The movie has a lot to say about how completely and totally unprepared we are for The Big One. A great example comes when Aaron is faced with the reality that his money is entirely gone. I’m not just talking about the cash that got stolen. I’m not even talking about the cards in his wallet that he can’t use because nobody in the Pacific Northwest has electricity. By the time the banks come back online, they’ll be completely wiped out and it could be ages before Aaron or anyone else is able to access the money in their account, if at all.

Furthermore, it’s one thing to be a selfish asshole who takes advantage of everyone else. It’s quite another to stand your ground and defend what’s yours. And it’s (possibly) something else to be in such desperate straits that you can’t help somebody else, even if they’re just as fatally desperate for help. The lines between them aren’t always clear, and they’re even harder to figure out in the middle of a natural calamity when all of society has broken down.

In fact, our main characters don’t really start acting like a cohesive unit until they finally find some semblance of shelter at the start of the third act. It seems so obvious, but it’s maybe worth considering that we’re so angry with each other all the time because we’re constantly worrying about keeping our jobs, keeping our homes, putting food on the table, and so on. Maybe if we all took care of each other and made sure our needs were properly met, we could slow the pace and calm down long enough to have an actual discussion.

Moreover, it’s explicitly shown that because Aaron and company have suffered such hardship, they’re so much more sympathetic to the strangers crossing their paths. As opposed to the local yokels who hunker down in place and shoot intruders on sight.

Maybe it takes both to bring us together: It’s not enough merely to share hardship, but also to share in the reprieve when the hardship has passed. That’s basically the most coherent artistic statement I can get out of this picture.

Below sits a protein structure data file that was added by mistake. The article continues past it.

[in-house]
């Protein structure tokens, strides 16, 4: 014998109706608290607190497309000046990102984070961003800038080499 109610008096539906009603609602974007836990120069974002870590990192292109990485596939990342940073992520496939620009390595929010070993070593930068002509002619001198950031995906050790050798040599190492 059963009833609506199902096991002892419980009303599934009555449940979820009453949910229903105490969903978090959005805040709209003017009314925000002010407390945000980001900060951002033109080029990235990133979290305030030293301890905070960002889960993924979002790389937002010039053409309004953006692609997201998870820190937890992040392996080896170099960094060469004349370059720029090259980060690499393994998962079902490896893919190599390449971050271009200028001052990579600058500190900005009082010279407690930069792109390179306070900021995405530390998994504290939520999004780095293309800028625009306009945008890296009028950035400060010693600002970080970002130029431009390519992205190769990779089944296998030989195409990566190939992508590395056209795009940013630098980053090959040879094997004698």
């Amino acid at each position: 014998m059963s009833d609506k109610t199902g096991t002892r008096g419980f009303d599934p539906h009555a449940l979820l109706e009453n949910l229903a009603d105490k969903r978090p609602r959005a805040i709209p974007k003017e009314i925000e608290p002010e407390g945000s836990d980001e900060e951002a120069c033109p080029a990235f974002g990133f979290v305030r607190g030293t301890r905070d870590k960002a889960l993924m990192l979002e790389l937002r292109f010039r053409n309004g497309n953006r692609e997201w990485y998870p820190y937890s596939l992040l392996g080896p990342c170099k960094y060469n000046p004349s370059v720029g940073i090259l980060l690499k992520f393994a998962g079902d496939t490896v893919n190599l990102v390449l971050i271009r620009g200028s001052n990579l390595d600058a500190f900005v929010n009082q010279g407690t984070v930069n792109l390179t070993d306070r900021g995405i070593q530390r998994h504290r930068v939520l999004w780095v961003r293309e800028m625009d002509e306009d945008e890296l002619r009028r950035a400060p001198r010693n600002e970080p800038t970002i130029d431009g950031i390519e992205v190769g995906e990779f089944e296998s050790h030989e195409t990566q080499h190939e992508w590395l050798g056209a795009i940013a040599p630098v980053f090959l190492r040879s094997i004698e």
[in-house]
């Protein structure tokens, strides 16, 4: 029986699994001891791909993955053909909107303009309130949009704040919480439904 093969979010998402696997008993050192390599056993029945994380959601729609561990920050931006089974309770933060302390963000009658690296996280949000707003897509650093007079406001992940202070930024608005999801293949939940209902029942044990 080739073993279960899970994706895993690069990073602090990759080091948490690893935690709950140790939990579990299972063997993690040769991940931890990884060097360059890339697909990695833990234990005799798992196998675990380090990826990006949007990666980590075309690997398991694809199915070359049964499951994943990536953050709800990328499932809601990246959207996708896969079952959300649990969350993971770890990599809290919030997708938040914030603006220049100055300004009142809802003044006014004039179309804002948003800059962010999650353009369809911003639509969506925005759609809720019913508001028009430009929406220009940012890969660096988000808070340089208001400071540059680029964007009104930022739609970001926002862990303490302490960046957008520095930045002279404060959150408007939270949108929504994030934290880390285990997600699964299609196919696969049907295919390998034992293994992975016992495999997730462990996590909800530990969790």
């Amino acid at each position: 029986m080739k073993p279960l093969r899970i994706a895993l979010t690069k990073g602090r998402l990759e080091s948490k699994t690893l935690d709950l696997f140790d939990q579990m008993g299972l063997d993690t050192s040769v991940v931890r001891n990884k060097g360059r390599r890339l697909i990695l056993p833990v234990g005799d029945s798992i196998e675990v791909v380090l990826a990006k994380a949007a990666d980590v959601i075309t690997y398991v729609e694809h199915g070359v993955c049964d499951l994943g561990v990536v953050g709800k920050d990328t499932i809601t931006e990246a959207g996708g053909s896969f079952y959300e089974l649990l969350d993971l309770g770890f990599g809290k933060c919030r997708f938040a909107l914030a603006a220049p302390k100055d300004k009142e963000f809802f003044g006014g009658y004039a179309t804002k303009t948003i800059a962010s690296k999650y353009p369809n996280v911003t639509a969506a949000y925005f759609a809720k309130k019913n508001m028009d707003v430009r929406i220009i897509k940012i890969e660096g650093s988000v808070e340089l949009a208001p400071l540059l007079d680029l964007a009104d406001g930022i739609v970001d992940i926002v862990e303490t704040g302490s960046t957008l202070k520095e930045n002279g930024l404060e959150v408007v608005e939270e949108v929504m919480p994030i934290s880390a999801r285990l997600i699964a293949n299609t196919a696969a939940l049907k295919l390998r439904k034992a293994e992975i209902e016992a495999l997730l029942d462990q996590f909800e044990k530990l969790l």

In the end, I’d say that I respect Crossing Shaky Ground more than I like it. I don’t see many movies coming out of Hollywood to promote disaster preparedness and awareness of the Great Cascadia Quake, and of course I’m all for it. More than that, these filmmakers clearly set out to ask how modern Americans — a society of paranoid, materialistic, narcissistic, belligerent, militaristic, judgmental, willfully ignorant bunch of conspiracy theorists who can’t seem to agree on much of anything except “I got mine, so fuck you” — could possibly come together even in time of crisis. God knows that’s a relevant topic right now, in an election year marked by escalated racial protests and open defiance of pandemic protocols.

This film was made with the explicit goal of holding up a mirror to life as it is right now, and it succeeds all too well. Because like real life, it’s messy, unstructured, heartbreaking, meandering, and loaded with assholes too proud to accept your sympathy. Of course I can forgive the film for its nonexistent budget, but I can’t forgive plotting and dialogue so sloppy that the cast and crew might as well have gone in without a script and made everything up on the fly.

I asked Paul when the film might be available to public audiences, and the short answer is “We don’t know.” Typically, distributors gauge interest by way of audience reactions at film festivals, except there are no audiences or film festivals right now. So instead, the filmmakers and prospective distributors are relying on advance reviews (like this one).

In any case, Paul assured me that if nothing else, the film will be heading to online streaming somewhere at some point eventually. If you’re interested, here’s another link to the film’s website so you can keep current on future developments. Also, be sure and leave a comment here if this sounds like the kind of movie you’d be interested in seeing, or even if you wouldn’t be interested, because distributors are apparently listening. You can also contact Paul directly at paul@paulbrightfilms.com — let him know I sent you.

Artemis Fowl

Posted June 23, 2020 By Curiosity Inc.

At long last, my family bit the bullet and signed up for Disney+. So now the time has finally come to talk about a film I’ve been heavily anticipating for the past couple of decades, and dreading for the past few months.

Like many other children who devoured every YA fantasy book within reach until the next Harry Potter hardback came out, I grew up with the Artemis Fowl books. I went back and revisited the series about a year ago, and the books have really held up (though the last few entries lost a fair bit of steam — Eoin Colfer was smart to end the series when and where he did). The world-building is still mind-blowing, the comedy and wordplay are still whip-smart, the plots are devilishly intricate yet simple enough for young readers to follow, and the environmentalist message has only grown more relevant.